The senses are part
of the nervous system. Touch, smell, sound, sight, and taste are
all controlled by the brain. If the information cannot get to the
brain through the nervous system, there is something wrong with the network
Senses are very important to
science. They help a person investigate. Chemicals are sometimes
invisible and we need to use our smell to detect them. Sight helps
us many times, but children don’t realize that the other senses are also
very important. An object can look “cold” but when you touch it,
the object is really “hot.”
- There are many
books on senses. You probably have a favorite one or your library
may have one that explains senses in a clear and enjoyable manner.
Go over the vocabulary words. Have the students repeat the words
several times. Make sure they know what part of the body is responsible
for the senses. The recommended book clearly summarizes all of the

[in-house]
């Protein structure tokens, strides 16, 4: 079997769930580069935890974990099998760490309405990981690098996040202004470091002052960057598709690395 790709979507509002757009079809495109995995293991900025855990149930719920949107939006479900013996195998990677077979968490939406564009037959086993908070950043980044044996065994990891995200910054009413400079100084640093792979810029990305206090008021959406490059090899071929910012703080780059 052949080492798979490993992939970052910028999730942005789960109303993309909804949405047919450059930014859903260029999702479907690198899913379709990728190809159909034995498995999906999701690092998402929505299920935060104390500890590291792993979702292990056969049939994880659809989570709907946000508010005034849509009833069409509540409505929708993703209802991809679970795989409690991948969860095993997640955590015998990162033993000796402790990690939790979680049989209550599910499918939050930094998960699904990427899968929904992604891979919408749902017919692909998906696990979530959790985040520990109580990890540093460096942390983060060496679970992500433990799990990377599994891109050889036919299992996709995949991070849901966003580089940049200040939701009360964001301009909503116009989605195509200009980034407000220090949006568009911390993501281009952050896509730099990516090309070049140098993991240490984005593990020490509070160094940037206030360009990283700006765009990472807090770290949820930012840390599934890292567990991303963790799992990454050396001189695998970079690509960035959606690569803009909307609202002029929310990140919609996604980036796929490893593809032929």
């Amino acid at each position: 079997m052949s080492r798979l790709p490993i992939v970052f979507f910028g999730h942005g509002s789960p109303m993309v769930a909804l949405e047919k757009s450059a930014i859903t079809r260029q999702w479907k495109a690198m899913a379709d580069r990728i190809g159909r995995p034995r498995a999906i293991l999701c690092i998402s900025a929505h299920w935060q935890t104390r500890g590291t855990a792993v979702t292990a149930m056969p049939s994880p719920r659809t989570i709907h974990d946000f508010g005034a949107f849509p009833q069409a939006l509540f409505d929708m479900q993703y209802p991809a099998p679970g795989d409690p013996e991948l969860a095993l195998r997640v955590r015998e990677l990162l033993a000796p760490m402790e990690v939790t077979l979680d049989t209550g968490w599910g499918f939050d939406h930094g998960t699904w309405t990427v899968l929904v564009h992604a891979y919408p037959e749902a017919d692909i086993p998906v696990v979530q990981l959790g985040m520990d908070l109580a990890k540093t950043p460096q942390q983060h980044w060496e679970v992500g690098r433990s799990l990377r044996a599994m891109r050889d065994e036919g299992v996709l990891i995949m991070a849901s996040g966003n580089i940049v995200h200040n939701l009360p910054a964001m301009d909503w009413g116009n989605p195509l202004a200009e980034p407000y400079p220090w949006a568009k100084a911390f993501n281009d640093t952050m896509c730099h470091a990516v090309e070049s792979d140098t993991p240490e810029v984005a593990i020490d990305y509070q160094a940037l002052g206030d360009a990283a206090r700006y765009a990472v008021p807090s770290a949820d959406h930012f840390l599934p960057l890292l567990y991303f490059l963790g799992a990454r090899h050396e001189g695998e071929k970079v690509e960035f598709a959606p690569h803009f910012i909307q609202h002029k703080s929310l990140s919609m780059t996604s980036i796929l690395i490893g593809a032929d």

- There are some senses
that are organs or specific body part. For example, ears hear
sound, eyes can see, a nose smells, and a tongue can taste. Touch,
however, is a very large organ called the skin. Explain to your students
that there are sensitive parts of the skin. Your fingertips, for
example, are more sensitive than skin on your leg. Ask your students
how they sense things.
The brain however, is the main
organ that regulates and allows our body to interpret all these senses.
If the brain is damaged, it can affect parts of the body that are
far from the brain.
- As you discuss each
part of the body, have your students observe each part. Let the students
look into each other's eyes. Ask them to describe what they see.
They will come up with a list of "discoveries" because although we all
have eyes, we rarely try to describe them. Ask the same questions
for the other parts of the senses including skin, tongue, nose, and ears.
Emphasize that these senses help us discover and describe the world around